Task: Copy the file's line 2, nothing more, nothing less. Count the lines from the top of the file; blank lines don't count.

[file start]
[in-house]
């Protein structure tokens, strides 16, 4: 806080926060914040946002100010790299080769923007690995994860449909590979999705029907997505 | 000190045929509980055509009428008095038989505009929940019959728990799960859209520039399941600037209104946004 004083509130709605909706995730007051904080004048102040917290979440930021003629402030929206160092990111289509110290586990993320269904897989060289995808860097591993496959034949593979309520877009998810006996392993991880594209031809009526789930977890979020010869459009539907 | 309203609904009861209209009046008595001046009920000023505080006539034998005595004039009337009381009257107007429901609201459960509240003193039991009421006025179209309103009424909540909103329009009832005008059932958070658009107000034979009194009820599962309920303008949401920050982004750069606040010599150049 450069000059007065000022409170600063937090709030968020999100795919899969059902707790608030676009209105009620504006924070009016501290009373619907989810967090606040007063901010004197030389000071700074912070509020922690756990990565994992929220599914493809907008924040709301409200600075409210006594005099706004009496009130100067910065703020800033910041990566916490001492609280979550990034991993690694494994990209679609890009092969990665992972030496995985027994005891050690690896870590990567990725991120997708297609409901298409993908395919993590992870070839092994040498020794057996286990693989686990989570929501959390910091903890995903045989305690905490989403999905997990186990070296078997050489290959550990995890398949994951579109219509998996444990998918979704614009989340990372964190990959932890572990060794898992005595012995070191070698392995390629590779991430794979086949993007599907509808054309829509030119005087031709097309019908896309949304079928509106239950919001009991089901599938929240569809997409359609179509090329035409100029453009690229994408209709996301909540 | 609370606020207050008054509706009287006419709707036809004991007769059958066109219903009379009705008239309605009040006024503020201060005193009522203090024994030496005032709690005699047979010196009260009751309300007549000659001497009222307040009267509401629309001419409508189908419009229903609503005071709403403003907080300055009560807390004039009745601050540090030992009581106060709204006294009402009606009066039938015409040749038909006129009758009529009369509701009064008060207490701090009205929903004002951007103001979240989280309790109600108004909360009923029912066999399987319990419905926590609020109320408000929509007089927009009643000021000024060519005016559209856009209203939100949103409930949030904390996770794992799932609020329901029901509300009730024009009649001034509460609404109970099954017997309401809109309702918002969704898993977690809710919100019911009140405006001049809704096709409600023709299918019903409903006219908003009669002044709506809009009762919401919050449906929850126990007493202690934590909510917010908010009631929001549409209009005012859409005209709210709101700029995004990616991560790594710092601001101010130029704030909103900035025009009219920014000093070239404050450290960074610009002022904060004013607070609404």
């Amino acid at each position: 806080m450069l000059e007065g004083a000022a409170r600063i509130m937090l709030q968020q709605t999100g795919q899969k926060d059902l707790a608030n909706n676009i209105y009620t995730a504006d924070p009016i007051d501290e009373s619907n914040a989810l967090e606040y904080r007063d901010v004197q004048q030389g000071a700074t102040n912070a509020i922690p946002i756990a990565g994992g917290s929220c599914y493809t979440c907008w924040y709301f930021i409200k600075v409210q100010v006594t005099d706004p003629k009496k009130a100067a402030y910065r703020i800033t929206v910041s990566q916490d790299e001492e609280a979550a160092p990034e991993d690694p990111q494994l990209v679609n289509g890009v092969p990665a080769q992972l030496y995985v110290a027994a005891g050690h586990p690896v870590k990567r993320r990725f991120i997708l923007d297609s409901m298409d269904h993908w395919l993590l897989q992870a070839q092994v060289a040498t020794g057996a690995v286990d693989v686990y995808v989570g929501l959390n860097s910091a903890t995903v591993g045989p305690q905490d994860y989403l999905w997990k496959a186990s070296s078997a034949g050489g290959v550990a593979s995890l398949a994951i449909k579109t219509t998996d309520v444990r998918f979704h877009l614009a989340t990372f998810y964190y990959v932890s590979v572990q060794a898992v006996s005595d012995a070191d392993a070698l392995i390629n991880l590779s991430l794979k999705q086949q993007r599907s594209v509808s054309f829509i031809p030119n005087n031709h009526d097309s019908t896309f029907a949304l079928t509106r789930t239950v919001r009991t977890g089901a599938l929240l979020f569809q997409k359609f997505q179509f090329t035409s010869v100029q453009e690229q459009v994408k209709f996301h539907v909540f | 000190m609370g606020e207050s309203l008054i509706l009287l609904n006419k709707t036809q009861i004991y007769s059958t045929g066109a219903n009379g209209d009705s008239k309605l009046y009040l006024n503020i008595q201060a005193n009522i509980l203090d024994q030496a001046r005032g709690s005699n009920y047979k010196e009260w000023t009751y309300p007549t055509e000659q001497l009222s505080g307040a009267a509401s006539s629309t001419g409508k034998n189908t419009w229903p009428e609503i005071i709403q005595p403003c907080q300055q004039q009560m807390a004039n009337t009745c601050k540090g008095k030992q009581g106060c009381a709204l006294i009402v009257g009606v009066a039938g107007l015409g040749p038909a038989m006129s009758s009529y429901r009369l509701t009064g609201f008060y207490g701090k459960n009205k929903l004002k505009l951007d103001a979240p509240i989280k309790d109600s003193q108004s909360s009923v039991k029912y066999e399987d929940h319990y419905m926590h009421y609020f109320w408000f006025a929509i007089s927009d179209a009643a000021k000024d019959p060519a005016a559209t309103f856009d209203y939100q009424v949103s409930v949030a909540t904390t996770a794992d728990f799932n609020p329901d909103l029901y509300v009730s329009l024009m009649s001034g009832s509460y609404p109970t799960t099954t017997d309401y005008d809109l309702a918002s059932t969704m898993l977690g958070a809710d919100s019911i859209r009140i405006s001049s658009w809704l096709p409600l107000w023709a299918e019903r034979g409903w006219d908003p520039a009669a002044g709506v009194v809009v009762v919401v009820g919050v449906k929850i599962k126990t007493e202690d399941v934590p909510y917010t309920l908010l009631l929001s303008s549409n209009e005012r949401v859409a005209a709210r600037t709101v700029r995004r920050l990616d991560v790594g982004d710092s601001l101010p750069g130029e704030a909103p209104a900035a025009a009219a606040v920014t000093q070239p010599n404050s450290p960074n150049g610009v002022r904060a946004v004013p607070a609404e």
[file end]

């Protein structure tokens, strides 16, 4: 806080926060914040946002100010790299080769923007690995994860449909590979999705029907997505 | 000190045929509980055509009428008095038989505009929940019959728990799960859209520039399941600037209104946004 004083509130709605909706995730007051904080004048102040917290979440930021003629402030929206160092990111289509110290586990993320269904897989060289995808860097591993496959034949593979309520877009998810006996392993991880594209031809009526789930977890979020010869459009539907 | 309203609904009861209209009046008595001046009920000023505080006539034998005595004039009337009381009257107007429901609201459960509240003193039991009421006025179209309103009424909540909103329009009832005008059932958070658009107000034979009194009820599962309920303008949401920050982004750069606040010599150049 450069000059007065000022409170600063937090709030968020999100795919899969059902707790608030676009209105009620504006924070009016501290009373619907989810967090606040007063901010004197030389000071700074912070509020922690756990990565994992929220599914493809907008924040709301409200600075409210006594005099706004009496009130100067910065703020800033910041990566916490001492609280979550990034991993690694494994990209679609890009092969990665992972030496995985027994005891050690690896870590990567990725991120997708297609409901298409993908395919993590992870070839092994040498020794057996286990693989686990989570929501959390910091903890995903045989305690905490989403999905997990186990070296078997050489290959550990995890398949994951579109219509998996444990998918979704614009989340990372964190990959932890572990060794898992005595012995070191070698392995390629590779991430794979086949993007599907509808054309829509030119005087031709097309019908896309949304079928509106239950919001009991089901599938929240569809997409359609179509090329035409100029453009690229994408209709996301909540 | 609370606020207050008054509706009287006419709707036809004991007769059958066109219903009379009705008239309605009040006024503020201060005193009522203090024994030496005032709690005699047979010196009260009751309300007549000659001497009222307040009267509401629309001419409508189908419009229903609503005071709403403003907080300055009560807390004039009745601050540090030992009581106060709204006294009402009606009066039938015409040749038909006129009758009529009369509701009064008060207490701090009205929903004002951007103001979240989280309790109600108004909360009923029912066999399987319990419905926590609020109320408000929509007089927009009643000021000024060519005016559209856009209203939100949103409930949030904390996770794992799932609020329901029901509300009730024009009649001034509460609404109970099954017997309401809109309702918002969704898993977690809710919100019911009140405006001049809704096709409600023709299918019903409903006219908003009669002044709506809009009762919401919050449906929850126990007493202690934590909510917010908010009631929001549409209009005012859409005209709210709101700029995004990616991560790594710092601001101010130029704030909103900035025009009219920014000093070239404050450290960074610009002022904060004013607070609404």